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Zambia Foreign Affairs minister Kalaba quits, explains on facebook

FILE PHOTO: Kalaba (left) talks to president Lungu. PHOTO @honharrykalaba

Lusaka, Zambia | THE INDEPENDENT | Zambia’s Foreign Affairs Minister Harry Kalaba has resigned, stating on facebook that he took the decision because of massive corruption in government and rising unemployment in the country.

In a Facebook post, Kalaba said he has dumped his cabinet post. “There comes a time in a person’s life when it becomes necessary to die to self for the good of others and if not for that reason, at least to stand for one’s cherished ideals and values,” he said in his post.

“We cannot proceed to manage national affairs with cold indifference when the levels of corruption are swelling and being perpetrated by those who are expected to be the solution.”

Kalaba  has held the position for the past four years and confirmed in his facebook post that he has dropped his resignation letter as Foreign Affairs Minister with President Edgar Lungu.

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KALABA POST IN FULL

I HAVE RESIGNED

There comes a time in a person’s life when it becomes necessary to die to self for the good of others and if not for that reason, at least to stand for one’s cherished ideals and values. I have just dropped my resignation letter as Foreign Affairs Minister with President Edgar Lungu – a position I have cherished and held for over 4 years.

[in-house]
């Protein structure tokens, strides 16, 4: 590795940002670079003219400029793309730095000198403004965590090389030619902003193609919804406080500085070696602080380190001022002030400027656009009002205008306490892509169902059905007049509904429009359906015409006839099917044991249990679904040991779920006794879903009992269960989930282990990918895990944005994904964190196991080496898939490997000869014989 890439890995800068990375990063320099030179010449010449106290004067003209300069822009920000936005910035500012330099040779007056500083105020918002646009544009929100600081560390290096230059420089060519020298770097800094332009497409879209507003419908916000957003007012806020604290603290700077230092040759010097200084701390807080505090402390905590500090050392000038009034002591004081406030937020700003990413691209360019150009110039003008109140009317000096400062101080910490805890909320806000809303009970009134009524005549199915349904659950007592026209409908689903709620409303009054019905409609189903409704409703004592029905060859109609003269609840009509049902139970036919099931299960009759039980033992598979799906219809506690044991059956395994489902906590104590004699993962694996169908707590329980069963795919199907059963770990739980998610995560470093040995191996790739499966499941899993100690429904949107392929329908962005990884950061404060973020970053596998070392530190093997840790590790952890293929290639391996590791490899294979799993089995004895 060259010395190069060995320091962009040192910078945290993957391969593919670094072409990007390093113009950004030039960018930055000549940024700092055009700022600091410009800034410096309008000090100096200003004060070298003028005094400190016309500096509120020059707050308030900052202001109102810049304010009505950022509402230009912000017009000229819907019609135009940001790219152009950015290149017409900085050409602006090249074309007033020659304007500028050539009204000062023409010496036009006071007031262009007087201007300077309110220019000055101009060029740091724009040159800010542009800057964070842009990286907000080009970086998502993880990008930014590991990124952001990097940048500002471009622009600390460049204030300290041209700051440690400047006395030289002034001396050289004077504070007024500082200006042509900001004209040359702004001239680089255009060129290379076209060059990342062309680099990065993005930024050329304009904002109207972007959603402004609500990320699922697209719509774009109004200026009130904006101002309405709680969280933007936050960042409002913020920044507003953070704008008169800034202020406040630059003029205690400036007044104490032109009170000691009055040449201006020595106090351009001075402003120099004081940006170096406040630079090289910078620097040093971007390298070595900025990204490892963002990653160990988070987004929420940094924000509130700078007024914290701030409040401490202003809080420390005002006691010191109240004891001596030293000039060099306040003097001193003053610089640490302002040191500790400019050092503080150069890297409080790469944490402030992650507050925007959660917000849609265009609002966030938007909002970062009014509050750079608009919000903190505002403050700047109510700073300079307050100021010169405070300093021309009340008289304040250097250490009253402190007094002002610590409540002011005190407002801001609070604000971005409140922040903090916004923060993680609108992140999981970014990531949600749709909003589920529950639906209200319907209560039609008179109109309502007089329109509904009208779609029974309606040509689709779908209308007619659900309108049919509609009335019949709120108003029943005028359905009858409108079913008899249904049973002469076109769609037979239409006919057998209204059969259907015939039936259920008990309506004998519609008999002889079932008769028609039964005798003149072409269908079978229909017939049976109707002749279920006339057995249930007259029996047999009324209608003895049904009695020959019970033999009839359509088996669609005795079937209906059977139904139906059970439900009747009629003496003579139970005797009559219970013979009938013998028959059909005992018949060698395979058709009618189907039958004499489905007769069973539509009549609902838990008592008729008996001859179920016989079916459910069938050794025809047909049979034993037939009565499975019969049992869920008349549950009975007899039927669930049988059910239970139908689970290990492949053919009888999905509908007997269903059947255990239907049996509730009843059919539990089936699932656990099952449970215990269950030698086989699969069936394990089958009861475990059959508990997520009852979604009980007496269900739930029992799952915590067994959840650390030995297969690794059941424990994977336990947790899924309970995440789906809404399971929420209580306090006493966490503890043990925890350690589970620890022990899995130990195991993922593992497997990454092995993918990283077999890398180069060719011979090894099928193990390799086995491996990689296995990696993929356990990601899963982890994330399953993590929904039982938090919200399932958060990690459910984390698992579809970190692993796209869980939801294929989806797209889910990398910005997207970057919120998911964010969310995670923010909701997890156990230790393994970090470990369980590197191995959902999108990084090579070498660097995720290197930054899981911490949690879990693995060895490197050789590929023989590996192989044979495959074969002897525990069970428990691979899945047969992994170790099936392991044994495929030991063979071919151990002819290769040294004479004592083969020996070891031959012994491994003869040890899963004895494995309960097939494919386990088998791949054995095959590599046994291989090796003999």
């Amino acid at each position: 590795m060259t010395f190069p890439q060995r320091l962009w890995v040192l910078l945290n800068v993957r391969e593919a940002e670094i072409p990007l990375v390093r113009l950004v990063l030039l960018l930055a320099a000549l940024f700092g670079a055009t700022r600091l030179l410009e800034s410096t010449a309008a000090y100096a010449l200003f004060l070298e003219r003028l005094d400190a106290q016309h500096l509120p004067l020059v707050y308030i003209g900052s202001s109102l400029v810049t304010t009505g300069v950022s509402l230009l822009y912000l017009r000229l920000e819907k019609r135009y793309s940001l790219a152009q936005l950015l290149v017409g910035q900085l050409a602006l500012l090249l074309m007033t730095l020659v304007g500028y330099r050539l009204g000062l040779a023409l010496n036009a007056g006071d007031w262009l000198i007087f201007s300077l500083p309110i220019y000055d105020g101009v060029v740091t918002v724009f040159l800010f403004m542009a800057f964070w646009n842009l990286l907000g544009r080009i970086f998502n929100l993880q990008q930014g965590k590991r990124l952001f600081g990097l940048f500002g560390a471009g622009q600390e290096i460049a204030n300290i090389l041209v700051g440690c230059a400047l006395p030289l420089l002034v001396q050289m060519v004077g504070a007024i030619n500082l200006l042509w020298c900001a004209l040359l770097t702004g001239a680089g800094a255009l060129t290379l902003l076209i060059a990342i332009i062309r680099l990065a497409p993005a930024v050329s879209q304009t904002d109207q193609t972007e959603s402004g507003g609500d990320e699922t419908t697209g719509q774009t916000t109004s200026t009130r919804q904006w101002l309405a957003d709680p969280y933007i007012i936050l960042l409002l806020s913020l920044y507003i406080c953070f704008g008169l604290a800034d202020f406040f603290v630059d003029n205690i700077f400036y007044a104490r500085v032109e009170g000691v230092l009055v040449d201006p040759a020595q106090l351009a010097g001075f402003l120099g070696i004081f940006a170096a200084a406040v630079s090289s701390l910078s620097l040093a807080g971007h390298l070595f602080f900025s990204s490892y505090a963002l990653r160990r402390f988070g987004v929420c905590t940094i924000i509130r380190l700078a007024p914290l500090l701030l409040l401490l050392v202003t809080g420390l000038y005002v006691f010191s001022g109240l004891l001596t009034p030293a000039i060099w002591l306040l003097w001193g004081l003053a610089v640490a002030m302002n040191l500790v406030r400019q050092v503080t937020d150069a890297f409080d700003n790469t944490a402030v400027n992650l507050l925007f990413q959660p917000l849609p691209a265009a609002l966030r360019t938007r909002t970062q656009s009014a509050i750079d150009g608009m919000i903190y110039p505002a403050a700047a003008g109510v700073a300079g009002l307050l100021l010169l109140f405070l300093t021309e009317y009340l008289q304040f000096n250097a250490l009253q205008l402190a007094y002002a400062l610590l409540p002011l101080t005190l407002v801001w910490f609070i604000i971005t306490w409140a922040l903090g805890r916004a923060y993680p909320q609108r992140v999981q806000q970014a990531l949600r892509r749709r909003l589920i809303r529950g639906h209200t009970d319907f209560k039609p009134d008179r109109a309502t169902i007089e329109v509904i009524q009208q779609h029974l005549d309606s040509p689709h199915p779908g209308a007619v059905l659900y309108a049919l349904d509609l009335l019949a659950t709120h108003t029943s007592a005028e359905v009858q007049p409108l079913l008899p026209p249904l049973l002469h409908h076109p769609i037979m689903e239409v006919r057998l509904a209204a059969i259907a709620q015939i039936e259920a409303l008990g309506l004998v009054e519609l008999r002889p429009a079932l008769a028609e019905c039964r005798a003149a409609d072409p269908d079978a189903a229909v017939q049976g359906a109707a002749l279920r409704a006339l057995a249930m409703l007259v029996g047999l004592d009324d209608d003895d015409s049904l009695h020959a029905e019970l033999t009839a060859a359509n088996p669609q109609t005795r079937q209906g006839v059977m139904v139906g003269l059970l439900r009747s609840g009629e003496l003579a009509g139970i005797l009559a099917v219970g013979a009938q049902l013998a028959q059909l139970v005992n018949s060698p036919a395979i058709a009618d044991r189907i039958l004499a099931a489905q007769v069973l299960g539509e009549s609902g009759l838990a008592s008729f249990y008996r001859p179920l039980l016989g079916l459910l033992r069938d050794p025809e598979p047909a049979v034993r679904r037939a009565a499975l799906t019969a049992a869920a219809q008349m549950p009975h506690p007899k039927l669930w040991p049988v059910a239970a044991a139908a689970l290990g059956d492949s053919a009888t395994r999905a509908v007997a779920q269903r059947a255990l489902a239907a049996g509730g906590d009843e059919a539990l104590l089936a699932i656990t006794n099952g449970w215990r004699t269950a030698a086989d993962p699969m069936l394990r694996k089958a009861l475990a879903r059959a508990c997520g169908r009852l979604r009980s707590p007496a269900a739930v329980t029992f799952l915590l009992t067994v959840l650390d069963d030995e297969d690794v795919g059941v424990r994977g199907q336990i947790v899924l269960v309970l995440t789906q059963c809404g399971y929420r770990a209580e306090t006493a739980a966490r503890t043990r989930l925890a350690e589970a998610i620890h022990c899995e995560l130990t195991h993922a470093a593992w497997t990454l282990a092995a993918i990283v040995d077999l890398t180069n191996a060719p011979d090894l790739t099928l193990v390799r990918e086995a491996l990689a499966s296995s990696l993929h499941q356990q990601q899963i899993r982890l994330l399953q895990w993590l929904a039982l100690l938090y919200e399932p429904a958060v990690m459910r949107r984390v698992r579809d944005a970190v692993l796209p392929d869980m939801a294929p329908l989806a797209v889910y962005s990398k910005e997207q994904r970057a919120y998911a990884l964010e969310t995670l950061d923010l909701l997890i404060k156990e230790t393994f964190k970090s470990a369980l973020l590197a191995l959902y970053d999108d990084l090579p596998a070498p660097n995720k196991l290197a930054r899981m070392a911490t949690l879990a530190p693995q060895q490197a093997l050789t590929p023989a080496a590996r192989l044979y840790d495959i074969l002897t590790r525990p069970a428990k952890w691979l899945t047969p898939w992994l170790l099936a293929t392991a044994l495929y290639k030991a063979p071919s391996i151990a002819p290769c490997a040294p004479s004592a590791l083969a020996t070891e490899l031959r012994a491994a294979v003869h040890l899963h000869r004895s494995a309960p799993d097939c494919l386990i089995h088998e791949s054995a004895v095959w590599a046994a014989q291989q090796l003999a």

I have taken my decision to resign as Foreign Affairs Minister with a heavy heart but quite succinctly with a clear and resolved mind. I have no shed of doubt that this was a necessary undertaking and an unavoidable one looking at the path our country has taken – a path of insatiable greed and shame which is clearly unacceptable and unsuitable.

My fundamental belief is that my allegiance should not be with a position, Party or Person but it must be with the country and its people. My conscious and everything I am have directed me to choose the country over my individual comfort. To some, this may appear like an act of defiance, yet to those close to me, to those who have watched me wreath in perpetual pain and mourn over my country, this may more or less be a relief because I have finally found peace in my mind and heart even in the face of losing the comfort that the position of Minister brings to give both expression and action to what I believe in.

In any case, I accepted this appointment in the first place as a gesture and avenue to serve my Country but when that becomes difficult due to incongruence of values and objectives, there could only be one outcome. This outcome is what I am repeatedly convicted of by my own conscious especially at night when I go to bed to face my own brokenness.

We cannot proceed to manage national affairs with cold indifference when the levels of corruption are swelling and being perpetrated by those who are expected to be the solution.